“It means you’re arrested, processed, and deported right back to your country, just like that,” Schmerber said. “There’s no such thing from the federal government saying zero-tolerance. They’re accepting immigrants.”

Biden administration officials have been grappling with a growing number of Venezuelans arriving to the US southern border. Frosty relations with Venezuela make it difficult for the US to remove those nationals arrested at the border, posing a unique challenge for officials.

Schmerber, a Democrat, accused the Biden administration of sending a message that the border is “going to be open.”

“Some people are drowning. Some people are dying,” Schmerber said. “Some of those ranchers are finding bodies or bones. So why take a risk? Why make those people come like this?”

When Eagle Pass Mayor Rolando Salinas Jr. was asked about Schmerber’s remarks regarding the responsibility of the Biden administration, Salinas said he hadn’t heard from anyone in the administration.

“Nobody bothered to call me,” Salinas said, adding he believes Biden does “bear some responsibility for this crisis.”

“We’re here, abandoned. We’re on the border. We’re asking for help. This is unacceptable.” Salinas told CNN’s Erin Burnett.

On Thursday, a group of roughly 100 migrants from Venezuela stuck on the banks of the Rio Grande told CNN they were not willing to go back to Mexico because it was “too dangerous.”

After crossing the river earlier, the group was stuck on the riverbank in Eagle Pass when rows of concertina wire prevented them from proceeding.

The migrants stood in the water and shouted through the wire, saying they had been robbed and attacked in Mexico. They said they wanted to wait on the banks until US authorities let them in. The group said they had been there for hours trying to figure out how to turn themselves in to federal authorities.

One migrant told CNN they were willing to wait even if it meant they would be deported. Some told CNN they had been trying to enter the US via the legal process of requesting asylum and have waited months to get through the online application process.

Eagle Pass responds to migrant influx

Salinas noted his city is home to only about 30,000 residents so the daily influx of thousands of migrants has put the community in a “very serious situation.”

“A lot of people are frustrated,” Salinas told CNN’s Erin Burnett on Thursday evening.

Earlier this week, Salinas declared a state of emergency due to the sudden influx.

“We have never seen this before,” he said on why he decided to make the emergency declaration. “This is not normal, and we shouldn’t have to be going through a situation like this in the United States.”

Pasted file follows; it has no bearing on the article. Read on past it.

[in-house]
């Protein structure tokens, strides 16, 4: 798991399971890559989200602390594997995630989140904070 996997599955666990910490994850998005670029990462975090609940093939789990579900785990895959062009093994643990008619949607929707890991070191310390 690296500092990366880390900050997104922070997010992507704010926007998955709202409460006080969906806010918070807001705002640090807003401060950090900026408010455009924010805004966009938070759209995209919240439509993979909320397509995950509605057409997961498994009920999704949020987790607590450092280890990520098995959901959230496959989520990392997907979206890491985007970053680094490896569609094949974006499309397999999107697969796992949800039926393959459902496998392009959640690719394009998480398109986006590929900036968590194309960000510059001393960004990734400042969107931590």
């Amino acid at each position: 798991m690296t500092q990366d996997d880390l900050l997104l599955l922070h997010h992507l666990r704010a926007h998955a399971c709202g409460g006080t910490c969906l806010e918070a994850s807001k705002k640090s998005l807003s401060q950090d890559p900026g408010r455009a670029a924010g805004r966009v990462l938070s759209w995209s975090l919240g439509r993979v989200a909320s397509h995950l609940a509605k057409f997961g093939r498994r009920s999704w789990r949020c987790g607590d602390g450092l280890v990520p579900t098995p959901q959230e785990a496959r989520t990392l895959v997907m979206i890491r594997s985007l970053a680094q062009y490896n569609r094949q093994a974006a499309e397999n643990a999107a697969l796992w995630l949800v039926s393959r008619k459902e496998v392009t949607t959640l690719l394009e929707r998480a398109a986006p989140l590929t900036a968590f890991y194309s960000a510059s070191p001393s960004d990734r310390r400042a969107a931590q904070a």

Salinas noted the crossings have also had an economic toll on the community due to the closure of a bridge connecting Eagle Pass to Mexico.

In the meantime, US Customs and Border Protection is temporarily suspending vehicle processing operations at a crossing in Eagle Pass “in order to redirect personnel to assist the US Border Patrol with taking migrants into custody,” the agency announced in a statement Wednesday.

“In response to this influx in encounters, we will continue to surge all available resources to expeditiously and safely process migrants,” Customs and Border Protection said in the statement. “We will maximize consequences against those without a legal basis to remain in the United States.”

Border authorities in Eagle Pass processed the large influx of migrants on Wednesday in an “orderly way” but warned the administration will “impose consequences” on as many people as possible who crossed, Department of Homeland Security officials said. Consequences could include expedited removals and other penalties available under the Title 8 process.

The US military has long provided support to the Department of Homeland Security (DHS) on the border and a surge of personnel to the area is not unprecedented, or unexpected, amid strains on federal resources. Troops have generally served in a support role rather than enforcement. Military personnel will not have direct contact with migrants, according to a Department of Defense spokesperson.

The up to 800 additional personnel will, for 90 days, “fill critical capability gaps, such as ground-based detection and monitoring, data entry, information analysis, transportation, and supply chain support, until DHS can address these needs through contracted support,” the spokesperson said in a statement. “This deployment is consistent with other forms of military support to DHS over many years.”

In May, ahead of the expiration of the Covid-era Title 42 restriction, US Customs and Border Protection encountered more than 8,000 people daily and had around 25,000 migrants in custody, raising alarm within the Biden administration.

™ & © 2023 Cable News Network, Inc., a Warner Bros. Discovery Company. All rights reserved.

CNN’s Ray Sanchez, Karol Suarez, Brad Parks, Aya Elamroussi and Amy Simonson contributed to this report.